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by Forrest Burnson,
Market Research Associate
Last Updated: August 22, 2016


Traditionally, residential remodelers have relied on pen and paper and to draw up estimates for their customers. While many remodelers swear by this method, it can be time consuming and can lead to inaccurate estimates. So if you’re looking to streamline your estimating process and put together tighter, more accurate bids, you will want to look into purchasing residential remodeling estimating software.

We put this guide together to help you better understand this type of software. Here’s what we’ll cover:

What Is Residential Remodeling Estimating Software?
Common Features of Residential Remodeling Estimating Software
Residential Remodeling Estimating Software Pricing
Residential Remodeling Estimating Software Deployment
Other Considerations

What Is Residential Remodeling Estimating Software?

Cost estimating software helps residential remodeling contractors calculate material and labor costs and produce detailed remodeling proposals. As competition for projects continues to increase and more contractors are pressured to deliver fixed-bid work, buyers are adopting modern systems, including Web-based systems, to deliver accurate and professional proposals. At the same time, owners are using these systems to create their own home remodeling estimates and double check the accuracy of project bids they receive.

Common Features of Residential Remodeling Estimating Software

When we speak to residential contractors, the two primary criteria they have for estimating systems are: 1) that it be easy to use; and, 2) that it is affordable. There are a number of systems that meet these criteria, but they vary in their feature breadth and sophistication. Below is a table of the top core modules you should look for as you evaluate home estimating systems.

Manage customers Your system should serve as a basic customer management system. For example, it should track your prospect and client contact information, as well as the notes you create when you interact with them. More advanced programs will help you organize and automate your new project sales pipeline.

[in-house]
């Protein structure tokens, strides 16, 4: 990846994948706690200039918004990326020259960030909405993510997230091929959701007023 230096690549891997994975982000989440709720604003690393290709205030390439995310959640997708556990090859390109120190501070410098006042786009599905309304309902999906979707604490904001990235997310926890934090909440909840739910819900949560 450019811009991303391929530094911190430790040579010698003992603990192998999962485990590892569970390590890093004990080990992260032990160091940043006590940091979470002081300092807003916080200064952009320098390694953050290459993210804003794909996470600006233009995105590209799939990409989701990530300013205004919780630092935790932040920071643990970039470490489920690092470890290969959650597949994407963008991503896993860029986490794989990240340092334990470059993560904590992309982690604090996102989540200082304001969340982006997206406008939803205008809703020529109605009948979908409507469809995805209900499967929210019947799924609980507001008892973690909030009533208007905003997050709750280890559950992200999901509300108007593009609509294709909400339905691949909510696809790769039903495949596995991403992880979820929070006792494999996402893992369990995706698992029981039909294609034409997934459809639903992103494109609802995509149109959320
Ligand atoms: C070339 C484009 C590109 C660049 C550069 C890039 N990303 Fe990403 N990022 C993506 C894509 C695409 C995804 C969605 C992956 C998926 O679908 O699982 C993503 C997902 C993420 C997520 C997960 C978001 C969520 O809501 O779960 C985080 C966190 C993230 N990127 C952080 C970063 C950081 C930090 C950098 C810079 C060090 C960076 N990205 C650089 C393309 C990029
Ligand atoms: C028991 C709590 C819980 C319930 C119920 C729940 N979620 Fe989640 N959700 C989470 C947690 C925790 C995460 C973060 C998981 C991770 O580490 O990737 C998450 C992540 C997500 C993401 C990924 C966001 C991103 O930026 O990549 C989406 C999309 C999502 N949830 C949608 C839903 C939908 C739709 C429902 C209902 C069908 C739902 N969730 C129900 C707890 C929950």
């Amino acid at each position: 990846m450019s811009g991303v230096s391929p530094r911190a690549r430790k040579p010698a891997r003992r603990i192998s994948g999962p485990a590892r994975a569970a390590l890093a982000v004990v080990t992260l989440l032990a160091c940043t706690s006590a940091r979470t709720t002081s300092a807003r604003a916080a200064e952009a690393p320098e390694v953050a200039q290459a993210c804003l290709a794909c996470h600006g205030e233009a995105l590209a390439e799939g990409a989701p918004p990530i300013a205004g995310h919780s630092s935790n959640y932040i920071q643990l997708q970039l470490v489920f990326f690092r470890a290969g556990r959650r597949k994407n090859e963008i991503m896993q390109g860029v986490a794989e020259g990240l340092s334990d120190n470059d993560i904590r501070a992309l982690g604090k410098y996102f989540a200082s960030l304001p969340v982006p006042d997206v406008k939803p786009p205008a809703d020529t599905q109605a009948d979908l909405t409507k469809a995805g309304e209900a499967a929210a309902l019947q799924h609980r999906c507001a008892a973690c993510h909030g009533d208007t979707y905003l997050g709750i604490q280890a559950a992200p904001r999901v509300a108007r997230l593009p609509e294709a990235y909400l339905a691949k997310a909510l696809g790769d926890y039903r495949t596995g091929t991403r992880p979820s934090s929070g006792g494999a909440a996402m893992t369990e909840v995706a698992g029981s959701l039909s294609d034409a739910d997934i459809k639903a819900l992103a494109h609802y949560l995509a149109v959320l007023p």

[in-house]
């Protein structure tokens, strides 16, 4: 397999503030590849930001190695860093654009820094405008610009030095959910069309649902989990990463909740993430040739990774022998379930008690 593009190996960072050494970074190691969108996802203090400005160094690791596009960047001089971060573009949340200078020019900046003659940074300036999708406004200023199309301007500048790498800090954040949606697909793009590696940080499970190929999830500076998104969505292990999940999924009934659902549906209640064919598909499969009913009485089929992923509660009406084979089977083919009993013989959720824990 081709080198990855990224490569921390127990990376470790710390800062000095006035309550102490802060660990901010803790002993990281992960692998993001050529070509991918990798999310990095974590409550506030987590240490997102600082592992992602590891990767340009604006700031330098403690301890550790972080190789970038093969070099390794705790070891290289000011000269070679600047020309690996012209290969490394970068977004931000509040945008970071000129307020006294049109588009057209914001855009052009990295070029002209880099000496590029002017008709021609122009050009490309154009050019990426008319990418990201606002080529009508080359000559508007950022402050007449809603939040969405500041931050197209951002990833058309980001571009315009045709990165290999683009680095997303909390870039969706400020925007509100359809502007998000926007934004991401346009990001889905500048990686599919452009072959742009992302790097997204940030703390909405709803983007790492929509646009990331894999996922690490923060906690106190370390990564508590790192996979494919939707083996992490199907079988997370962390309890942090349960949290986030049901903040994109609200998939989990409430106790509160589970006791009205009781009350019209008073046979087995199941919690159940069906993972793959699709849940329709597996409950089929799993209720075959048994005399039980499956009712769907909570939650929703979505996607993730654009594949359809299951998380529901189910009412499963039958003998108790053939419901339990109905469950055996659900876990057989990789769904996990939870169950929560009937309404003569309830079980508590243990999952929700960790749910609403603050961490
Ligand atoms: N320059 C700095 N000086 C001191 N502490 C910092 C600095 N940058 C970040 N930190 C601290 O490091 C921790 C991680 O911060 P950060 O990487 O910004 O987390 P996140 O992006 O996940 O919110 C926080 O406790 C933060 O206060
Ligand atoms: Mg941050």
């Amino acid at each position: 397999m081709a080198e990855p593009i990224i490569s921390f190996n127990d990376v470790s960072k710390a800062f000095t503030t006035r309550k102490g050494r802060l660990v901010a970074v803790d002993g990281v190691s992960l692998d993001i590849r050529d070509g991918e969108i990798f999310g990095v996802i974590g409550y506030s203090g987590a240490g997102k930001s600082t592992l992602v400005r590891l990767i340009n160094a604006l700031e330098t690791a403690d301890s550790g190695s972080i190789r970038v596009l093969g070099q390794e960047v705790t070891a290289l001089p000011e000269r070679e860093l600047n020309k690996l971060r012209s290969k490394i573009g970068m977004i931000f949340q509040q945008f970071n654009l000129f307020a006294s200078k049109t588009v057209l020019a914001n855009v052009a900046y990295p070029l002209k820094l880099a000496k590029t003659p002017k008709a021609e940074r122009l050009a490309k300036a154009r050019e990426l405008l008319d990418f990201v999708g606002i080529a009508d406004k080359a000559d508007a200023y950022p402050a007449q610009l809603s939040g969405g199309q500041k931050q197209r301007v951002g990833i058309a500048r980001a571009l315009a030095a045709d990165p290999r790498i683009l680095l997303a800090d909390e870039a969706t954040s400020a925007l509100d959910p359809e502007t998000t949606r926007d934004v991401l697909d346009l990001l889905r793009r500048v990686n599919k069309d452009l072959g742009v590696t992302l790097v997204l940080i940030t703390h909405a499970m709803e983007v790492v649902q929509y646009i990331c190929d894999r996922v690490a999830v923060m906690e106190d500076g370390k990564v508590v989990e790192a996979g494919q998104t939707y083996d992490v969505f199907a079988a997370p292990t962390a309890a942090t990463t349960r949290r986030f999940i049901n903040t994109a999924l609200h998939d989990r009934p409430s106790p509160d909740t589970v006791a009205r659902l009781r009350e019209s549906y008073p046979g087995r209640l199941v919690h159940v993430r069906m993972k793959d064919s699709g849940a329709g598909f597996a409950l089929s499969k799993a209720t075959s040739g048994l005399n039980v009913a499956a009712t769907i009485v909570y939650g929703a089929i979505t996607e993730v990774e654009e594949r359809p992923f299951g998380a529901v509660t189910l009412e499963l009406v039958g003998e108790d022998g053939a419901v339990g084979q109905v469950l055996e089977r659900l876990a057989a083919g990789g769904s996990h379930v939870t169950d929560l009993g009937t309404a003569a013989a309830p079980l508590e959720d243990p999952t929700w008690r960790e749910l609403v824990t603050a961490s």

Manage projects While an estimating system does not function as a construction project management system, it should organize estimates by project and maintain information on each project. You should be able to pull up a client contact, select one of that client’s projects and see the estimates you have developed for that project.
Track material costs The core of an estimating system is the ability to maintain an extensive database of materials. This database should be updated regularly with up-to-date prices for materials in your region through a subscription pricing service like RemodelMAX. You should also be able to modify this database yourself.
Manage assemblies Rather than specify every 2x4 and nail you need for a job, you’ll want to create assemblies that combine all of the items needed to build a specific unit of work (e.g., a residential interior wall). Vendors should offer pre-built assemblies, as well as the ability to create custom assemblies.
Build and reuse templates Templates are like assemblies at the project level. They allow the remodeling cost estimator to start with a completed estimate for a similar job (e.g., kitchen remodel) and then make modifications to make the estimate specific to the job that is being estimated. The system should come with a library of templates, and allow you to create custom templates.